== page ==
[hahy-grom-i-ter] /haɪˈgrɒm ɪ tər/
any instrument for measuring the water-vapor content of the atmosphere.
any of various instruments for measuring humidity
1660s, from French hygromètre, from Greek hygro- (see hygro-) + -meter. Related: Hygrometry; hygrometric.
Any of several instruments that measure humidity. The most common type of hygrometer consists of two, side-by-side mercury or electronic thermometers, one of which has a dry bulb, and one of which has a bulb wrapped with a wet cotton or linen wick. As water evaporates from the wet bulb, it absorbs heat from the thermometer, driving down its temperature reading. The difference in temperature between the two thermometers is then used to calculate the relative humidity. This type of hygrometer is also called a psychrometer. Other hygrometers make use of the temperatures at which dew forms and disappears to calculate the relative humidity. Older hygrometers used the length of a strand of hair, which stretches when it absorbs moisture, to measure relative humidity.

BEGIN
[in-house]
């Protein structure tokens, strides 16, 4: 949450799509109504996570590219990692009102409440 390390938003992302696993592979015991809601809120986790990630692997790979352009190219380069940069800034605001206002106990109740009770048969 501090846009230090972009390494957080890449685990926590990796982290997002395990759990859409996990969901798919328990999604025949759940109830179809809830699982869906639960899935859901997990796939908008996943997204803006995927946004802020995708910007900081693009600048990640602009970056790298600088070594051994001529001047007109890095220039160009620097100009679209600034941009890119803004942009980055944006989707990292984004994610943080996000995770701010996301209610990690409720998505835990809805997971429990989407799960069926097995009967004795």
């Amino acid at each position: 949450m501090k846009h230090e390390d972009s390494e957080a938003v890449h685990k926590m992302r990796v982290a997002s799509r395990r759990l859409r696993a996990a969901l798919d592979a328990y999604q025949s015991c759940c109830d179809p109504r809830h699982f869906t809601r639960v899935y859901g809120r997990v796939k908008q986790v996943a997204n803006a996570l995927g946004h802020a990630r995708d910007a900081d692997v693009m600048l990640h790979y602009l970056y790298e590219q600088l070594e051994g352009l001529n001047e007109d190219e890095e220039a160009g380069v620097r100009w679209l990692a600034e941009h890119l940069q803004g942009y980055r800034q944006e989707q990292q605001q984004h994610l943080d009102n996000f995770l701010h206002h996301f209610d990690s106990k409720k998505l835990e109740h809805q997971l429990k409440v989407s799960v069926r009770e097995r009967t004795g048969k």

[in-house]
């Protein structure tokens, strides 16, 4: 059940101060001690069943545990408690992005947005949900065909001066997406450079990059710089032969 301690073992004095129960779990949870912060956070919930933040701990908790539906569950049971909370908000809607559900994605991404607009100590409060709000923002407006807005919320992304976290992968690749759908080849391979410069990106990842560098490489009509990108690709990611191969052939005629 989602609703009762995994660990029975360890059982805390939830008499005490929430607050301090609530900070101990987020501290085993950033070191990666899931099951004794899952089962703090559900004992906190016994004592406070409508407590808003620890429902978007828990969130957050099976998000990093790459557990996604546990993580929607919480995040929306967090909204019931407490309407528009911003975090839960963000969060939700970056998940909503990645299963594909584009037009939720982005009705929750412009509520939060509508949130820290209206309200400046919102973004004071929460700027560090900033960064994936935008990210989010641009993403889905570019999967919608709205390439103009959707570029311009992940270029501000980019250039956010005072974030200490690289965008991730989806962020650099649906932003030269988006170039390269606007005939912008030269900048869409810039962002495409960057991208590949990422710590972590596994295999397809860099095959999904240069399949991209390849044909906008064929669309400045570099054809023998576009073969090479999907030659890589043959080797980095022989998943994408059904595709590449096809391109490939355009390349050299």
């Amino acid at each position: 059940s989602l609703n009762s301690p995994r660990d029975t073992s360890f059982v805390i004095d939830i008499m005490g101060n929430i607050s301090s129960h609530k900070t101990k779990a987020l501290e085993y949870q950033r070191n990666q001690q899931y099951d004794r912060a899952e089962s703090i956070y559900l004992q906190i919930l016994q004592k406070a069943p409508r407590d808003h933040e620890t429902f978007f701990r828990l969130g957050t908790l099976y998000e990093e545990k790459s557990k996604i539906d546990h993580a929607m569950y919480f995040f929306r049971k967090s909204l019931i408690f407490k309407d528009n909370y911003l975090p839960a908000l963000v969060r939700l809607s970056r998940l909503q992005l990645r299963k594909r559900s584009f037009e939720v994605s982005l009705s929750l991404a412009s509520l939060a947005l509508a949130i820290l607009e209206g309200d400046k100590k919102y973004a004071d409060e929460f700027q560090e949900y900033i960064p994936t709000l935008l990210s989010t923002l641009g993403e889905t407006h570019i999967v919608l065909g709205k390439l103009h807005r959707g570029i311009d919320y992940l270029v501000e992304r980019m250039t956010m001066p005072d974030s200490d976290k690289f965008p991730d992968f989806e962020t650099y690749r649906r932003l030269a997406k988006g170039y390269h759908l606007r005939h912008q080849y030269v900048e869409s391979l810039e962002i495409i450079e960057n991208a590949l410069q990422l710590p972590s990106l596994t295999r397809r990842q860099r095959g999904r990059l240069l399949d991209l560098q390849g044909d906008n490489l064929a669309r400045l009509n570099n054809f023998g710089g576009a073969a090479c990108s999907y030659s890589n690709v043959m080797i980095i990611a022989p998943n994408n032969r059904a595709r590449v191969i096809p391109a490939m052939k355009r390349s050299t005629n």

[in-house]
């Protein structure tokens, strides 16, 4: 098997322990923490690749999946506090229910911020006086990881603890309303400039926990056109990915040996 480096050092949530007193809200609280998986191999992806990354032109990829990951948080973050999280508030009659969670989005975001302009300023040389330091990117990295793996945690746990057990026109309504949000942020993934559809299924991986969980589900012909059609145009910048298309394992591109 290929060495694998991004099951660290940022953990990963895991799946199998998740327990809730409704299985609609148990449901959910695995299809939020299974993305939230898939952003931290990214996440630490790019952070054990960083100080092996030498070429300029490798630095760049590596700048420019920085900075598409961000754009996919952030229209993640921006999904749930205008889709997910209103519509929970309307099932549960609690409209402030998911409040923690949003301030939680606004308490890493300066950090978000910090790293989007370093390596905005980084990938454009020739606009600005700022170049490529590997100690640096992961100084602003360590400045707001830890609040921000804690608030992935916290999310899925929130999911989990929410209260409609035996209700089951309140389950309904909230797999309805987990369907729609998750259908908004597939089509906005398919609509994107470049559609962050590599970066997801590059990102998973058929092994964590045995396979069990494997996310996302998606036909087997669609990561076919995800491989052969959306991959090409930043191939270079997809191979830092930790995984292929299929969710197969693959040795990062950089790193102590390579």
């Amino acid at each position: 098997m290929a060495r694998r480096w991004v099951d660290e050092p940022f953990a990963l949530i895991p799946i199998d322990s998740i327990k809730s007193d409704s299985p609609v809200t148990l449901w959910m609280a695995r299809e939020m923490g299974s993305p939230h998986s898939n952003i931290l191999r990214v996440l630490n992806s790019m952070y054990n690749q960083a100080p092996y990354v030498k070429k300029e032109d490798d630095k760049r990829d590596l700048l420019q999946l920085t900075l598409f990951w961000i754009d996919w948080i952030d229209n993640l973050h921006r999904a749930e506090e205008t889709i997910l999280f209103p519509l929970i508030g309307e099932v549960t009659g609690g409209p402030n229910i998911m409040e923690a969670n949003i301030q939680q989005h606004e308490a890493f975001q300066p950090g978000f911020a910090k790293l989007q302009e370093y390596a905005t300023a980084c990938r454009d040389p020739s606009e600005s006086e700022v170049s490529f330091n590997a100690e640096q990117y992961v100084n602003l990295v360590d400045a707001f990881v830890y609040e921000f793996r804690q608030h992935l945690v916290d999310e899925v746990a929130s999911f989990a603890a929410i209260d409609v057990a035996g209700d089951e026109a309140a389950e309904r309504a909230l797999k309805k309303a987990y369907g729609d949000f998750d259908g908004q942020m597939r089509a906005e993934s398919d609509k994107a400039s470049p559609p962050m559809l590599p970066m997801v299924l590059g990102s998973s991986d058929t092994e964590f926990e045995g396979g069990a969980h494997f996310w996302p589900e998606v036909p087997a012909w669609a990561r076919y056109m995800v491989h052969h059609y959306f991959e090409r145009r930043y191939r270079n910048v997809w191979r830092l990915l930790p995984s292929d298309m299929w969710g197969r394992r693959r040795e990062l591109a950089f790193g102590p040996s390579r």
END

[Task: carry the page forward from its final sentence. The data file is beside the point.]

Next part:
[hahy-gruh-me-trik] /ˌhaɪ grəˈmɛ trɪk/ adjective 1. of or relating to the hygrometer or hygrometry.
[hahy-grom-i-tree] /haɪˈgrɒm ɪ tri/ noun 1. the branch of physics that deals with the measurement of the humidity of air and gases. hygrometry hy·grom·e·try (hī-grŏm’ĭ-trē) n. See psychrometry.
[hahy-gruh-fahyt] /ˈhaɪ grəˌfaɪt/ noun 1. a plant that thrives in wet or very moist ground. 2. a hydrophyte. /haɪˈɡrɒfɪləs/ adjective 1. (of a plant) growing in moist places /ˈhaɪɡrəˌfaɪt/ noun 1. any plant that grows in wet or waterlogged soil
noun a fear of moisture, dampness Word Origin hygro- ‘moisture’